The symptoms of mild to moderate Alzheimer's disease may make it difficult to take care of your loved one's financial matters alone. In addition, the disease may make new demands on your loved one's financial situation. But the person with mild to moderate Alzheimer's disease and the caregiver can work together and help get additional assistance when it is needed. This way you can make the numbers add up for your loved one.
Organizing Your Loved One's Paperwork
The first thing to do is locate important financial papers. Items that you need to find include:
- Insurance policies
- Stock certificates and investment statements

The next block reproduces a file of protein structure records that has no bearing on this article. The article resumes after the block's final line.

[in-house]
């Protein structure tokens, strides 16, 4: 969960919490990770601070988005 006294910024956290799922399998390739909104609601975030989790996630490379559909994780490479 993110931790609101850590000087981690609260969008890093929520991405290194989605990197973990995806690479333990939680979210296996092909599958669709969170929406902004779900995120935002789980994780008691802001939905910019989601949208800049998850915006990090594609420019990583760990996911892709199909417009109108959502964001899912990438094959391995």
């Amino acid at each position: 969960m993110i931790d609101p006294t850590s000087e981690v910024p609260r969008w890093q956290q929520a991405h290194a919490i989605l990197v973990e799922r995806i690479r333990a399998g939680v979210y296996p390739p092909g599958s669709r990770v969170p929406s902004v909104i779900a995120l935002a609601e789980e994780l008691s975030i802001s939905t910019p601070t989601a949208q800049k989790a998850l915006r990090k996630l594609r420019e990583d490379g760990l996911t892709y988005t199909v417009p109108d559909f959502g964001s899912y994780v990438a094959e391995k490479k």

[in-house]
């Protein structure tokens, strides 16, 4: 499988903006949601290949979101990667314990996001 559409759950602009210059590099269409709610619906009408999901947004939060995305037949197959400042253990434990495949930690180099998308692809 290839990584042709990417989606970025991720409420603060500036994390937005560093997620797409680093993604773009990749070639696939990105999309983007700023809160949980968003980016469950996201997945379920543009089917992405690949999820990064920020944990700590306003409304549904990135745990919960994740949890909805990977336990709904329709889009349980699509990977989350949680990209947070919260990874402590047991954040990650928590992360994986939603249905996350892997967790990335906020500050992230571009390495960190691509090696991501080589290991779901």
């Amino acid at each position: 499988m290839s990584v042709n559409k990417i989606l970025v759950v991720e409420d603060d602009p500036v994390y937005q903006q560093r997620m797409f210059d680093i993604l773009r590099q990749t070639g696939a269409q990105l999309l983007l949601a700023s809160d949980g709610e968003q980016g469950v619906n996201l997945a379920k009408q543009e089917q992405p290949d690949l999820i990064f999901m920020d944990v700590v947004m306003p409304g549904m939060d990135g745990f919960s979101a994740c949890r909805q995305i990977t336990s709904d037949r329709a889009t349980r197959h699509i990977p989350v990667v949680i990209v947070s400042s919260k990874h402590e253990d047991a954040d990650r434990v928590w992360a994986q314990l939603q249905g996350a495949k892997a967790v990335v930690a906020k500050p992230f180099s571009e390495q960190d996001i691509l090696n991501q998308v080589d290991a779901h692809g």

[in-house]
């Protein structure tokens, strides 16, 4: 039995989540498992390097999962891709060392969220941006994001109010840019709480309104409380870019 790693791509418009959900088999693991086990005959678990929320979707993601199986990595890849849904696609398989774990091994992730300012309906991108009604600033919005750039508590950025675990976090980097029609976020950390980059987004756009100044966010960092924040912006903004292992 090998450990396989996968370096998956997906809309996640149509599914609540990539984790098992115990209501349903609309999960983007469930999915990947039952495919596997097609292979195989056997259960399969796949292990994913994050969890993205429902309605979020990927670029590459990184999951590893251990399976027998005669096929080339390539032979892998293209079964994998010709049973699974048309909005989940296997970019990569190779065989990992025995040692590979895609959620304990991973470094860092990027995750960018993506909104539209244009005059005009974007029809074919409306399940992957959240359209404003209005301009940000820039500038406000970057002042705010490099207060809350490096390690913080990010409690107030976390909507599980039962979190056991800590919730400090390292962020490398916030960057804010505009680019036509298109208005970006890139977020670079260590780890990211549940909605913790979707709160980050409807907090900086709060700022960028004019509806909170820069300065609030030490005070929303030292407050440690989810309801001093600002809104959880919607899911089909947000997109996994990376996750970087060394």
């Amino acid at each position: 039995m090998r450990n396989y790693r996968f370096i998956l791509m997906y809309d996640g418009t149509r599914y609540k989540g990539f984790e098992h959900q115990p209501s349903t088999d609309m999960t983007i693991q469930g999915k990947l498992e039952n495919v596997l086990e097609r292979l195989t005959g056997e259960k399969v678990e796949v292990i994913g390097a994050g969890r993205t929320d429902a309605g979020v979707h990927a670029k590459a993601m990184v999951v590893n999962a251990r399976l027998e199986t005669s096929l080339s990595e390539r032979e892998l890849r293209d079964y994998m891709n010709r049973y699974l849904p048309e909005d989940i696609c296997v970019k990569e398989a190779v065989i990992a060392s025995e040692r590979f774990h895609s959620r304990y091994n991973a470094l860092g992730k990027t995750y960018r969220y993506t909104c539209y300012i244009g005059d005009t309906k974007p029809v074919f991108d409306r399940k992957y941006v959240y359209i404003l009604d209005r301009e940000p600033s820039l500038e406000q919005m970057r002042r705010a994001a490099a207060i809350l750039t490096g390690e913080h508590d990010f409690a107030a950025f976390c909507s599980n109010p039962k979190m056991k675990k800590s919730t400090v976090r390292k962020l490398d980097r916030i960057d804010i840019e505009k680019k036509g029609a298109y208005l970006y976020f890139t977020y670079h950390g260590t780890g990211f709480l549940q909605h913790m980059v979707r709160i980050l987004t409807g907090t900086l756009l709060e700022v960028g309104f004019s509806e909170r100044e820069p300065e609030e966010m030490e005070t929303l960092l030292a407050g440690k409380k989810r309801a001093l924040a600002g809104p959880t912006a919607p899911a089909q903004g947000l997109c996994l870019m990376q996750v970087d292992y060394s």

- Property and car titles
- Retirement or disability benefits
Knowing where these key items are will help you handle things more easily in the future.
Planning for Today and for the Future
The diagnosis of mild to moderate Alzheimer's disease means that the two of you, and perhaps other members of your family, need to make some financial and legal decisions. It is important to plan now so that the person with mild to moderate Alzheimer's disease will be able to participate fully in decision making.
Among the things you will need to consider is the cost of care. Alzheimer's disease care can be costly. Families may pay close to $40,000 a year for home health aides. For those living in assisted living facilities or nursing homes, the cost varies from $40,000 to more than $70,000 a year. These costs are not paid by most health insurance policies or Medicare.